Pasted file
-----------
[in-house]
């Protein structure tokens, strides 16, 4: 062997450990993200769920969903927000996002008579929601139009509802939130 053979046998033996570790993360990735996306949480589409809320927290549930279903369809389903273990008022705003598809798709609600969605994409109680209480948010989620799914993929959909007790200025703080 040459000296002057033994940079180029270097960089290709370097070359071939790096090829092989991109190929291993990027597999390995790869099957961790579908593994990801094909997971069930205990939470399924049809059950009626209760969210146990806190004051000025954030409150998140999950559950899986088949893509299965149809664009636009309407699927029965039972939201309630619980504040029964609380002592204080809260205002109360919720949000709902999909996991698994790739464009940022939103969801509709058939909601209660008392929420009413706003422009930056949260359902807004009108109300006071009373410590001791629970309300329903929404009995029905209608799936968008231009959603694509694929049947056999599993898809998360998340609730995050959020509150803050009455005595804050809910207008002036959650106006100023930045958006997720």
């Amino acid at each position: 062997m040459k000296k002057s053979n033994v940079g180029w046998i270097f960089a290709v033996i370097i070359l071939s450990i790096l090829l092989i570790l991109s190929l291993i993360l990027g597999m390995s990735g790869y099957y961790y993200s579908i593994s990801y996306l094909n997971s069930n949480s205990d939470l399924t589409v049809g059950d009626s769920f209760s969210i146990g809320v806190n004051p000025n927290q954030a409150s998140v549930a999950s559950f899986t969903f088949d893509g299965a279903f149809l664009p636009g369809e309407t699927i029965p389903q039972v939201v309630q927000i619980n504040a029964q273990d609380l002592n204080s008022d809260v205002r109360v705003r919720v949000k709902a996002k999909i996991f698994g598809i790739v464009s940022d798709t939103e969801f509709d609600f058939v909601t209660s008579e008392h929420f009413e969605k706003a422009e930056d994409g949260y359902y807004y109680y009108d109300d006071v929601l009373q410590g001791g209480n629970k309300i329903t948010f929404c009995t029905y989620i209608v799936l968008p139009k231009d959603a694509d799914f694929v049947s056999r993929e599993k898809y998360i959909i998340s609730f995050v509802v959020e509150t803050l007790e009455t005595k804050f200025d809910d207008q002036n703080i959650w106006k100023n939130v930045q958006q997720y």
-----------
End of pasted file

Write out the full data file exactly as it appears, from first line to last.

[in-house]
């Protein structure tokens, strides 16, 4: 062997450990993200769920969903927000996002008579929601139009509802939130 053979046998033996570790993360990735996306949480589409809320927290549930279903369809389903273990008022705003598809798709609600969605994409109680209480948010989620799914993929959909007790200025703080 040459000296002057033994940079180029270097960089290709370097070359071939790096090829092989991109190929291993990027597999390995790869099957961790579908593994990801094909997971069930205990939470399924049809059950009626209760969210146990806190004051000025954030409150998140999950559950899986088949893509299965149809664009636009309407699927029965039972939201309630619980504040029964609380002592204080809260205002109360919720949000709902999909996991698994790739464009940022939103969801509709058939909601209660008392929420009413706003422009930056949260359902807004009108109300006071009373410590001791629970309300329903929404009995029905209608799936968008231009959603694509694929049947056999599993898809998360998340609730995050959020509150803050009455005595804050809910207008002036959650106006100023930045958006997720």
């Amino acid at each position: 062997m040459k000296k002057s053979n033994v940079g180029w046998i270097f960089a290709v033996i370097i070359l071939s450990i790096l090829l092989i570790l991109s190929l291993i993360l990027g597999m390995s990735g790869y099957y961790y993200s579908i593994s990801y996306l094909n997971s069930n949480s205990d939470l399924t589409v049809g059950d009626s769920f209760s969210i146990g809320v806190n004051p000025n927290q954030a409150s998140v549930a999950s559950f899986t969903f088949d893509g299965a279903f149809l664009p636009g369809e309407t699927i029965p389903q039972v939201v309630q927000i619980n504040a029964q273990d609380l002592n204080s008022d809260v205002r109360v705003r919720v949000k709902a996002k999909i996991f698994g598809i790739v464009s940022d798709t939103e969801f509709d609600f058939v909601t209660s008579e008392h929420f009413e969605k706003a422009e930056d994409g949260y359902y807004y109680y009108d109300d006071v929601l009373q410590g001791g209480n629970k309300i329903t948010f929404c009995t029905y989620i209608v799936l968008p139009k231009d959603a694509d799914f694929v049947s056999r993929e599993k898809y998360i959909i998340s609730f995050v509802v959020e509150t803050l007790e009455t005595k804050f200025d809910d207008q002036n703080i959650w106006k100023n939130v930045q958006q997720y």